Where does SA fit in the American market?
By Christian Eedes, 1 March 2016
The USA is the world’s largest wine consuming nation so understanding the complexities of this market is important for a local producer-wholesaler like Distell. Yesterday, Niel Bester, winemaker at Plaisir de Merle, the Paarl property owned by Distell, hosted a tasting featuring his wines up against US counterparts picked by the Distell’s US agent Terlato Wine Group as representing direct competition. Also in the line-up were some of South Africa’s most highly regarded wines plus some French and Australian benchmarks at the price points in question.
First a flight of 15 examples of Chardonnay were I had Chamonix Reserve 2014 tied with Stag’s Leap Napa Valley 2014 as my two top wines and Paul Cluver Seven Flags 2014 and Sonoma-Cutrer Sonoma Coast 2013 just behind. What was a bit disconcerting was that South Africa’s very best was not hugely better than wines that sell for around $25 a bottle in the US, which is to say not entry level but not the very top-end either. On a more positive note, these wines were stylistically quite close together, from which we can assume South African Chardonnay is not going to struggle to find favour among consumers in the US.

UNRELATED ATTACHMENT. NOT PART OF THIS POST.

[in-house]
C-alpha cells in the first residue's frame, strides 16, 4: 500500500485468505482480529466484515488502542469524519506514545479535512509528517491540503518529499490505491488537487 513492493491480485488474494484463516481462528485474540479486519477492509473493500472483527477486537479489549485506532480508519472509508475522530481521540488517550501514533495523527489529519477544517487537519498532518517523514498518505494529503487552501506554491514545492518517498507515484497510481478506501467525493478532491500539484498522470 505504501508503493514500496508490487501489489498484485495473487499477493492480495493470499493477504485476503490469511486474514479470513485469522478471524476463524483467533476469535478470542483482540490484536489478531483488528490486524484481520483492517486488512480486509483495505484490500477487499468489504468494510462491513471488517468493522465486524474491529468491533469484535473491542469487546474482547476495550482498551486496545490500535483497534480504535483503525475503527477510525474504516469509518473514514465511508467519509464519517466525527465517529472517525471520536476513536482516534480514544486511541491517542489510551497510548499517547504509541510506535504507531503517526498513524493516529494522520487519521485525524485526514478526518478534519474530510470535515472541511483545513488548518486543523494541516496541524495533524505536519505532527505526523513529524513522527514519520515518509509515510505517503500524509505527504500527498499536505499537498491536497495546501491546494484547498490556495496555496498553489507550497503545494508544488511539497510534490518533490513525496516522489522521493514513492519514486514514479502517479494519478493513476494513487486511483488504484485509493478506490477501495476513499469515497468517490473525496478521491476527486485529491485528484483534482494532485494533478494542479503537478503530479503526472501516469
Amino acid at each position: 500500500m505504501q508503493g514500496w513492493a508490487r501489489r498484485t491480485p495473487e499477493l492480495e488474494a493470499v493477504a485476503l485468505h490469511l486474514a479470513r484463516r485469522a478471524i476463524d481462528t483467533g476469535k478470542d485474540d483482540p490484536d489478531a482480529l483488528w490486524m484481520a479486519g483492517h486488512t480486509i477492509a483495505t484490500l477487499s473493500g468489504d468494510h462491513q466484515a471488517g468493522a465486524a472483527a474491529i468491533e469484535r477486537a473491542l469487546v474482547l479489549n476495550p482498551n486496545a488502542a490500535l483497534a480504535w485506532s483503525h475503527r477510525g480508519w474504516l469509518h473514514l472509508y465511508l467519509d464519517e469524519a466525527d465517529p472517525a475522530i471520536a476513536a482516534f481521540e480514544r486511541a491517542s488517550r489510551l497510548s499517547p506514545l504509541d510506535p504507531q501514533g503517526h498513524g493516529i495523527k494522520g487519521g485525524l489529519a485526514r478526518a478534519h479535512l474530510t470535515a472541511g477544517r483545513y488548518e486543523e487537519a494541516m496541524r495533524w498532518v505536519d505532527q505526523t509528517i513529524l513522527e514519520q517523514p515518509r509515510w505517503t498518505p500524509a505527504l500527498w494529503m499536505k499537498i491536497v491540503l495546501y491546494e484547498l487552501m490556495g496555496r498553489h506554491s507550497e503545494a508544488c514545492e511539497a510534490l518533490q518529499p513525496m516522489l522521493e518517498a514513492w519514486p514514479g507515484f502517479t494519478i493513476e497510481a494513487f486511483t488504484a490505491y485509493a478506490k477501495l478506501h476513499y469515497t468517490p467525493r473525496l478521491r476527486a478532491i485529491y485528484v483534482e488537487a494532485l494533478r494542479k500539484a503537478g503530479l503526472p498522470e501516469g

It’s when we tasted a flight of Cabernet Sauvignon followed by red blends that things got perplexing. My top two wine in the Cab flight were Kleine Zalze Vineyard Selection 2012 (5 Stars in Platter’s 2016) and Le Riche Reserve 2013, both of which I liked for their depth of fruit, balance and the overall savoury impression that they made while the Ormes de Pez 2011, Saint-Estèphe Cru Bourgeois , was also pretty smart. The US wines which sold for around $35 a bottle (including the likes of Markham 2012, Rutherford Hill 2012 and Mount Veeder 2012) tended to be much easier in style – more red than black fruit, plenty of oak-derived aromatics and flavours, soft and smooth.
Stylistic differences became even more marked in the case of the blends. Here my wine of the flight was the Rust en Vrede Estate 2012, which despite its alcohol of 15.07%, appeared classical in the sense of being savoury and tannic in relation to what was on offer from the US – the Justin Isoceles 2012 from Paso Robles and the Orin Swift Cellars Papillon Red 2012 from Napa Valley (both around $70 a bottle) were borderline undrinkable for me on account of the dead-fruit profile they presented.
Also in the line-up was the 2012 from Rauzan-Segla, the Margaux Second Growth, which was typically Bordeaux being slightly angular but very youthful and not far behind the Rust en Vrede for me. It goes for around $65 a bottle in the US and presumably doesn’t struggle to sell. The question for the likes of Plaisir de Merle then becomes: Do you take your cue from Napa Valley and the rest of California or Bordeaux when it comes to trying to make it in the US?
Like our content?
Show your support.